1. Shrinking Green Belt

The number of new homes being approved on greenbelt land in England has increased five-fold in the last five years, according to figures obtained by the BBC.  In 2009-10 planning permission was granted for 2,258 homes, while in 2014-15 the figure rose to 11,977.  In the last year alone the number of approvals doubled.  The government insists greenbelt development is a matter for local planning authorities.  Green belts were created to prevent urban sprawl and stop neighbouring towns merging into one another.  England has 14 green belts, covering 13% of total land.

‘Exceptional circumstances’

Government policy states that the greenbelt should only be built on in “exceptional circumstances”. But local authorities, hard pressed to supply land for development, are turning to green belt sites to try to satisfy housing demand.  Some estimates suggest that 250,000 homes need to be built each year to solve the housing crisis in the UK.  Areas feeling the most pressure include Hertfordshire, where the Campaign to Protect Rural England (CPRE) says sites for 34,000 homes have already been proposed, with another 10,000 waiting in the wings.

“We are getting continual statements by government ministers, correspondence from government departments to various bodies like to us saying it is their determination to protect the greenbelt and the wider countryside,” said Kevin Fitzgerald from Hertfordshire CPRE. “But, nevertheless, throughout our county, our planning authorities are coming out with these proposals for quite major development.”  Research carried out on behalf of BBC Radio 4’s File on 4 programme by Glenigan, a leading provider of construction data, found a sharp increase in the number of houses securing full planning approval in the greenbelt.  In 2009/10, 2,258 homes were approved. In 2013/2014, the number had risen to 5,607. By the following year, 2014/2015, it had more than doubled to 11,977.  Housing and Planning Minister Brandon Lewis told the programme it was up to local authorities to decide the future of their greenbelt:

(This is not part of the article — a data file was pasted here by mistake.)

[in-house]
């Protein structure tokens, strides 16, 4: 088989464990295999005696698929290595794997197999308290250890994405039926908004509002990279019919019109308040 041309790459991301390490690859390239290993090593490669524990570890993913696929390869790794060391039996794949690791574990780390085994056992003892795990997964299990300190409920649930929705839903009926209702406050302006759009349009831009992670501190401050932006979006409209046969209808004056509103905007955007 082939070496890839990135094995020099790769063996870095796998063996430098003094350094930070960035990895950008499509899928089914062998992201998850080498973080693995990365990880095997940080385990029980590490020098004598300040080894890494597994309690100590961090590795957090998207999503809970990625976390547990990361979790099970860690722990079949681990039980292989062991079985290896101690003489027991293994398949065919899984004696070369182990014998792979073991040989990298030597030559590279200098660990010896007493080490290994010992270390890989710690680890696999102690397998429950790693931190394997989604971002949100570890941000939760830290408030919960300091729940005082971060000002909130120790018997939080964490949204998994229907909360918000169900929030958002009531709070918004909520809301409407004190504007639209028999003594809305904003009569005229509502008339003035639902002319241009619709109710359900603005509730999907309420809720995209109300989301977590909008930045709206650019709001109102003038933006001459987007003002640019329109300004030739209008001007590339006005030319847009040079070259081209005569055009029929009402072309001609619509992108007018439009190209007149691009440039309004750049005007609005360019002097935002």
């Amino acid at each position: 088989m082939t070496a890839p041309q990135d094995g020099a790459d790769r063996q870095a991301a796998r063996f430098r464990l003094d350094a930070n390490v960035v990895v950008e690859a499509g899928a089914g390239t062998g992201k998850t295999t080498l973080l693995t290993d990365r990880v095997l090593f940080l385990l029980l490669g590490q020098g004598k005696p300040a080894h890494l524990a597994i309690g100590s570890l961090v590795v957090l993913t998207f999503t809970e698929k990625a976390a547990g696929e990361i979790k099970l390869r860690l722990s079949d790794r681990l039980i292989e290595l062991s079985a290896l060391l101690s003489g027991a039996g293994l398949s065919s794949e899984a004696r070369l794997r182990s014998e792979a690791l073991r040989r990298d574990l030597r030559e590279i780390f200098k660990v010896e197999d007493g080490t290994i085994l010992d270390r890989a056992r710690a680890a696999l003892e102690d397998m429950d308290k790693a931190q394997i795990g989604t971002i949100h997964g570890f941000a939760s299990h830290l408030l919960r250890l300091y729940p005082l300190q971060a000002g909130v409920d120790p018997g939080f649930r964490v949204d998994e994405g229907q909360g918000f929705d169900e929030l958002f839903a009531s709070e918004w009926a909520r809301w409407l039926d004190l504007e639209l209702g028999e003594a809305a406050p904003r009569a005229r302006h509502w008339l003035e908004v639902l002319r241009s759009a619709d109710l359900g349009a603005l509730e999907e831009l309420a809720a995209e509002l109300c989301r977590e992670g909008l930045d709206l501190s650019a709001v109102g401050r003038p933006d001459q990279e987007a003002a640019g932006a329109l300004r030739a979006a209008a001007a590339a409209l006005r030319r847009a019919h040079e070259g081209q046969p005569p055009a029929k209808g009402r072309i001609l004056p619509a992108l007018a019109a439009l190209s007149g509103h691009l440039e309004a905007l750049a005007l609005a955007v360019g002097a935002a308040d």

“Greenbelt is something that has been there to give a strategic protection to those green lungs. We have outlined what local areas need to do if they want to go through a review of their greenbelt. It is very much a matter of those local authorities. They are the best placed people locally, democratically accountable locally, to decide where is the right location for any development.”  Professor Paul Cheshire from the London School of Economics said the idea of the greenbelt was misunderstood and had nothing to do with the quality of the land: “You only need a tiny amount of the least environmentally-attractive greenbelt to solve the housing land shortage for generations to come, whereas Areas of Outstanding Natural Beauty and National Parks do provide huge benefit.”

‘Short-term economic boost’

But File on 4 has found evidence of proposed development even within these highly-protected landscapes.  The programme has seen a survey of Local Planning Authorities by Natural England which found that 37% had housing allocations in or around Areas of Outstanding Natural Beauty (AONB).  That adds up to 30,000 houses within the boundaries, and another 20,000 just outside.  The North Wessex Downs AONB is currently facing proposals for 1,400 homes around a growing science and innovation campus at Harwell.  Henry Oliver, director of the North Wessex AONB, said these projects could have a huge impact on the rural landscape. “This has been here for thousands of years. The idea that it’s worth trading all this wonderful landscape off against a relatively short-term economic boost is not one that I find acceptable.”  In response, Vale of White Horse District Council leader Matthew Barber said economic growth is driving up housing need and the council has to plan accordingly.  “We have a high housing target that we need to meet, and we have judged in this case that includes this site, in the AONB next to a major employment site.  The alternatives to that, we fear, would be unsustainable additions to other communities elsewhere in the district.”